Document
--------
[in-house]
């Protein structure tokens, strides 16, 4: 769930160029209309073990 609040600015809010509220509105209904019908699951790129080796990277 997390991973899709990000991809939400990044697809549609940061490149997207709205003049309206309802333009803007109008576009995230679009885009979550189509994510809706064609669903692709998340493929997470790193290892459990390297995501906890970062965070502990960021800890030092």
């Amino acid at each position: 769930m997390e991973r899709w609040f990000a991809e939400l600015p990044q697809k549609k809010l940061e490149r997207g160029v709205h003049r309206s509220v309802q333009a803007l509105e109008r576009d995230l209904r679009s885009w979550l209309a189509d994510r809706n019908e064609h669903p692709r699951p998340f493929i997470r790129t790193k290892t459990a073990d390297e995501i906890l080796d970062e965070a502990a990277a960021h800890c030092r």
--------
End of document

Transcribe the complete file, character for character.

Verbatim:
[in-house]
């Protein structure tokens, strides 16, 4: 769930160029209309073990 609040600015809010509220509105209904019908699951790129080796990277 997390991973899709990000991809939400990044697809549609940061490149997207709205003049309206309802333009803007109008576009995230679009885009979550189509994510809706064609669903692709998340493929997470790193290892459990390297995501906890970062965070502990960021800890030092």
């Amino acid at each position: 769930m997390e991973r899709w609040f990000a991809e939400l600015p990044q697809k549609k809010l940061e490149r997207g160029v709205h003049r309206s509220v309802q333009a803007l509105e109008r576009d995230l209904r679009s885009w979550l209309a189509d994510r809706n019908e064609h669903p692709r699951p998340f493929i997470r790129t790193k290892t459990a073990d390297e995501i906890l080796d970062e965070a502990a990277a960021h800890c030092r």